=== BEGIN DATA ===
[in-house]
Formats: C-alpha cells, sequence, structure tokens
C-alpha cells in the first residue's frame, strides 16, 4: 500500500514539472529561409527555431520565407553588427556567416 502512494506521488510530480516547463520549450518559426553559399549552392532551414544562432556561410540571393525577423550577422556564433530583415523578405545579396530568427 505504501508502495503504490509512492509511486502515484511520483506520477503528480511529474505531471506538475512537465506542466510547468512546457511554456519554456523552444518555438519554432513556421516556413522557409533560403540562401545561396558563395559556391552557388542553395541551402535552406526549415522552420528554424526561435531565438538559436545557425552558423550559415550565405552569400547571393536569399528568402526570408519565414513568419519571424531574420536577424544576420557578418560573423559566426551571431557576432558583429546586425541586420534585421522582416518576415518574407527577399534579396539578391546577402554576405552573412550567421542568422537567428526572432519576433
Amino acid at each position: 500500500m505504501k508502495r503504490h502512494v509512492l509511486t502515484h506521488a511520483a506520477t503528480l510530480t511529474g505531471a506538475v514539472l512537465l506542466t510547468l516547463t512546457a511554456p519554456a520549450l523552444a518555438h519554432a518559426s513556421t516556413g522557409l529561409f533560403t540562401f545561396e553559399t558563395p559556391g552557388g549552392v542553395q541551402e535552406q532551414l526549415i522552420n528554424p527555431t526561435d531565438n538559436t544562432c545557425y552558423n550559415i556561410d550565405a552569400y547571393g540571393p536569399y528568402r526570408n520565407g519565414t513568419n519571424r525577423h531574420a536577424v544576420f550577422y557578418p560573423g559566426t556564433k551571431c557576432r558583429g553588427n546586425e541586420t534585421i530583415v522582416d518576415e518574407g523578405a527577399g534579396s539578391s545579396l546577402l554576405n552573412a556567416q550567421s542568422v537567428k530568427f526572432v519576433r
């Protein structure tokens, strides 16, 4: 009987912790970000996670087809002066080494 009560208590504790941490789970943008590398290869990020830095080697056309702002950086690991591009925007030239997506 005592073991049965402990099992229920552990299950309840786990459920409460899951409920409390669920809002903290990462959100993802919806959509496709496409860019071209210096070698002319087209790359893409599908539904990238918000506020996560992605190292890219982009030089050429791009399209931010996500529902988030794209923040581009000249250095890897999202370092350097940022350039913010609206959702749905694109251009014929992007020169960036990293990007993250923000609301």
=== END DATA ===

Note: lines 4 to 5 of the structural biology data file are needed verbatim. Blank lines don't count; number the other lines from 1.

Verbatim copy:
Amino acid at each position: 500500500m505504501k508502495r503504490h502512494v509512492l509511486t502515484h506521488a511520483a506520477t503528480l510530480t511529474g505531471a506538475v514539472l512537465l506542466t510547468l516547463t512546457a511554456p519554456a520549450l523552444a518555438h519554432a518559426s513556421t516556413g522557409l529561409f533560403t540562401f545561396e553559399t558563395p559556391g552557388g549552392v542553395q541551402e535552406q532551414l526549415i522552420n528554424p527555431t526561435d531565438n538559436t544562432c545557425y552558423n550559415i556561410d550565405a552569400y547571393g540571393p536569399y528568402r526570408n520565407g519565414t513568419n519571424r525577423h531574420a536577424v544576420f550577422y557578418p560573423g559566426t556564433k551571431c557576432r558583429g553588427n546586425e541586420t534585421i530583415v522582416d518576415e518574407g523578405a527577399g534579396s539578391s545579396l546577402l554576405n552573412a556567416q550567421s542568422v537567428k530568427f526572432v519576433r
């Protein structure tokens, strides 16, 4: 009987912790970000996670087809002066080494 009560208590504790941490789970943008590398290869990020830095080697056309702002950086690991591009925007030239997506 005592073991049965402990099992229920552990299950309840786990459920409460899951409920409390669920809002903290990462959100993802919806959509496709496409860019071209210096070698002319087209790359893409599908539904990238918000506020996560992605190292890219982009030089050429791009399209931010996500529902988030794209923040581009000249250095890897999202370092350097940022350039913010609206959702749905694109251009014929992007020169960036990293990007993250923000609301």